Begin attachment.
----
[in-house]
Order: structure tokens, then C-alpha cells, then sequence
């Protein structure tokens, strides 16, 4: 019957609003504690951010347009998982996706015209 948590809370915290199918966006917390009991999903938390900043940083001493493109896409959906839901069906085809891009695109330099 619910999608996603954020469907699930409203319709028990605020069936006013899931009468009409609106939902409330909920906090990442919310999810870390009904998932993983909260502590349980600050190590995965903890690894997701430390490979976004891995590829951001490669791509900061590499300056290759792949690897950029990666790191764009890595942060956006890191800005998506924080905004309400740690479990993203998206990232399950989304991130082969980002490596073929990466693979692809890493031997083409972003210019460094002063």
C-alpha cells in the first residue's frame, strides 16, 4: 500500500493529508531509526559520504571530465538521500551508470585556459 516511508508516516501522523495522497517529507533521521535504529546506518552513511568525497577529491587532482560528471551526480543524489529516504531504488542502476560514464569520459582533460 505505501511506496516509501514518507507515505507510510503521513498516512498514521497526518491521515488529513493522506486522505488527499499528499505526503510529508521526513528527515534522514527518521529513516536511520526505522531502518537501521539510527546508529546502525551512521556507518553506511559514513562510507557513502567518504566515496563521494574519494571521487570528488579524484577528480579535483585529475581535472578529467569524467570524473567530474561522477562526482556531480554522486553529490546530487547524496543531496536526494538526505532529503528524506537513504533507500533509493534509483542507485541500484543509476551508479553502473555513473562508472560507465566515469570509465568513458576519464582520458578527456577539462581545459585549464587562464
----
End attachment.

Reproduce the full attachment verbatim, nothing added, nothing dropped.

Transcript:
[in-house]
Order: structure tokens, then C-alpha cells, then sequence
């Protein structure tokens, strides 16, 4: 019957609003504690951010347009998982996706015209 948590809370915290199918966006917390009991999903938390900043940083001493493109896409959906839901069906085809891009695109330099 619910999608996603954020469907699930409203319709028990605020069936006013899931009468009409609106939902409330909920906090990442919310999810870390009904998932993983909260502590349980600050190590995965903890690894997701430390490979976004891995590829951001490669791509900061590499300056290759792949690897950029990666790191764009890595942060956006890191800005998506924080905004309400740690479990993203998206990232399950989304991130082969980002490596073929990466693979692809890493031997083409972003210019460094002063």
C-alpha cells in the first residue's frame, strides 16, 4: 500500500493529508531509526559520504571530465538521500551508470585556459 516511508508516516501522523495522497517529507533521521535504529546506518552513511568525497577529491587532482560528471551526480543524489529516504531504488542502476560514464569520459582533460 505505501511506496516509501514518507507515505507510510503521513498516512498514521497526518491521515488529513493522506486522505488527499499528499505526503510529508521526513528527515534522514527518521529513516536511520526505522531502518537501521539510527546508529546502525551512521556507518553506511559514513562510507557513502567518504566515496563521494574519494571521487570528488579524484577528480579535483585529475581535472578529467569524467570524473567530474561522477562526482556531480554522486553529490546530487547524496543531496536526494538526505532529503528524506537513504533507500533509493534509483542507485541500484543509476551508479553502473555513473562508472560507465566515469570509465568513458576519464582520458578527456577539462581545459585549464587562464